The day Russia invaded Ukraine last winter, the chief executive of Somerville intelligence firm Recorded Future made his stance clear.
“Recorded Future is not neutral,” Christopher Ahlberg wrote on Twitter on Feb. 24. “We stand with Ukraine and will apply our full resources and capabilities to support them in their fight against Russia.”
It’s a commitment the CEO and his company, headquartered in a former Davis Square laundromat, have kept over the past seven months.
Recorded Future has been donating millions of dollars’ worth of software to several Ukrainian agencies, giving them access to cyber, disinformation, and geopolitical intelligence. In an effort supported by local officials, Recorded Future said Thursday that it plans to hire 100 people in Ukraine over the next two and a half years.
“We believe in these guys, they’re very, very good technically,” he said. ”We said, ‘Look, let’s not be cowards here... Let’s lean in and bet on this.’”
It’s an outcome Ahlberg said he couldn’t have predicted when the war first started. Recorded Future had its concerns, like having several employees based in Ukraine who needed help fleeing the country. He wasn’t sure if the company could maintain its presence there.
But to his surprise, Ukraine was largely able to hold its own against Russia. And he realized Recorded Future could help the country defend itself, while at the same time supporting and growing its tech team there.
Recorded Future provides large-scale cyber intelligence that spans cyber crime, disinformation campaigns, and geopolitical conflict dynamics, and then connects the dots, he said.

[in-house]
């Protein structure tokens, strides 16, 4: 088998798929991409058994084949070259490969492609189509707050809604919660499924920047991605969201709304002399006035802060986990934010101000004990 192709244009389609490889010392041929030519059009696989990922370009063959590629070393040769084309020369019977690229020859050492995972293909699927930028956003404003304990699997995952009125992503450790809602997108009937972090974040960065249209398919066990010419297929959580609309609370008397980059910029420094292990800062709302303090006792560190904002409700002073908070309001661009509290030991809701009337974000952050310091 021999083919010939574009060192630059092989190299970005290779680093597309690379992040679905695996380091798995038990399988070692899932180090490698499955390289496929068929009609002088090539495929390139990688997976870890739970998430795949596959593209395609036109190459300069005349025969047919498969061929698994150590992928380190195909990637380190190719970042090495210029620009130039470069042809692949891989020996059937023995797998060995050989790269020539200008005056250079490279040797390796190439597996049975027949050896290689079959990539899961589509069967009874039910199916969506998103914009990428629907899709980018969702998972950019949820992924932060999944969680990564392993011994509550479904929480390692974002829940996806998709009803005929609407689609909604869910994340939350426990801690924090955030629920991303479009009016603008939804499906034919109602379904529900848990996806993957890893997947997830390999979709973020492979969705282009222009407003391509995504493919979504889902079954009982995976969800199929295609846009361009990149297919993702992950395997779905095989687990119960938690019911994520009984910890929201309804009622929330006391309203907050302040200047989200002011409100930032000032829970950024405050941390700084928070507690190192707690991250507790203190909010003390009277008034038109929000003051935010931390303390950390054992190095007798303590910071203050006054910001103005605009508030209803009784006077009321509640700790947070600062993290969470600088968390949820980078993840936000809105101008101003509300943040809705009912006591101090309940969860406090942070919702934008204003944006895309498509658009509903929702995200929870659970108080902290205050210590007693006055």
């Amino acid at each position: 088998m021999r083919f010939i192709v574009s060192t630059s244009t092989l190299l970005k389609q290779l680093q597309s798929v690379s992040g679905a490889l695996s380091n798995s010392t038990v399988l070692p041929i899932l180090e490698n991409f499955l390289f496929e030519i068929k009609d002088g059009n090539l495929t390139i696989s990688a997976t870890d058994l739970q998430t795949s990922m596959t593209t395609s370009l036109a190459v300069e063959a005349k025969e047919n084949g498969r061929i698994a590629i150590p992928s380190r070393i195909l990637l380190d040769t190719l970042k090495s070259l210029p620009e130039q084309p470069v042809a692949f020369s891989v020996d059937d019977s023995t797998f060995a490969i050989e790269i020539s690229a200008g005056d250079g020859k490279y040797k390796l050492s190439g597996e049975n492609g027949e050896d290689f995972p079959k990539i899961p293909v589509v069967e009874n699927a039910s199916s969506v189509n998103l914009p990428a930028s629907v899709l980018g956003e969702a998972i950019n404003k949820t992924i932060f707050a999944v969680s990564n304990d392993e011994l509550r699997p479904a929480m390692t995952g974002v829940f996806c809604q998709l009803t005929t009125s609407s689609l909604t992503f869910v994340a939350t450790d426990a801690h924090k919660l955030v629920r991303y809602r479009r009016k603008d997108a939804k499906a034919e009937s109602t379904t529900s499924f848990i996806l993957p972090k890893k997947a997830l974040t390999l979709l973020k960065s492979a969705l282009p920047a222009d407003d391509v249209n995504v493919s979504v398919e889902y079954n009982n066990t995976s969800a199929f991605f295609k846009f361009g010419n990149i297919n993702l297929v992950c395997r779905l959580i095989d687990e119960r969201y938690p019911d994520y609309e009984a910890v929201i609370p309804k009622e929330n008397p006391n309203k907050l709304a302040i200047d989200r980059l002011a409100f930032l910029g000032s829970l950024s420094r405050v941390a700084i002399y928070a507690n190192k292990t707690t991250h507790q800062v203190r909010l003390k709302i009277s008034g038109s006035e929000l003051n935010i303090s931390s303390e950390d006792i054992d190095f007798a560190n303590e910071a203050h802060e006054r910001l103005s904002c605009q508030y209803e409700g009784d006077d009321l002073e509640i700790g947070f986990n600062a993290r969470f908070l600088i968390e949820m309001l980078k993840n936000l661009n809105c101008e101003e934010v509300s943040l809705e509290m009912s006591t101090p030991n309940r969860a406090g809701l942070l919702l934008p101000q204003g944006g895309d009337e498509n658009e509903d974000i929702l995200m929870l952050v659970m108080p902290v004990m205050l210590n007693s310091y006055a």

Before the war, Recorded Future had one paying customer in Ukraine. Now, it provides information to six additional agencies that access its reports for free. Ahlberg said Recorded Future has fewer than 100 employees in Ukraine, meaning its hiring spree will more than double the size of that office.
“It’s not a crazy number, but it’s an ambitious number for us,” he said. Recorded Future has more than 900 employees globally, including about 250 in Massachusetts.
“Fighting a modern war is inherently internet centric,” Serhii Demediuk, the deputy secretary of Ukraine’s National Security and Defense Council, said in a statement. “Having access to the very best intelligence to help deter and defeat the adversary is critical.”
Yegor Dubynskyi, the deputy minister of Digital Transformation of Ukraine, said the collaboration with Recorded Future “is the start of much to come” in terms of rebuilding Ukraine and developing a stronger software and IT industry.
The fact that two government groups have publicly supported Recorded Future’s hiring plan is a testament to how meaningful its help has been, Ahlberg said.
Though Recorded Future is donating its services to groups in Ukraine, Ahlberg said the work is “absolutely” applicable to the rest of the company and its 1,500 customers. Certain Ukraine-related product tweaks and tactics, he said, could be applied to conflicts elsewhere in the future.
Because of the war, Ahlberg said Recorded Future is experiencing the most demand for its services since he started the company in 2009, ranging from government intelligence agencies to corporate CEOs.
“The basic question that people have had is, ‘OK, there’s a war, what does it mean for me?’” he said.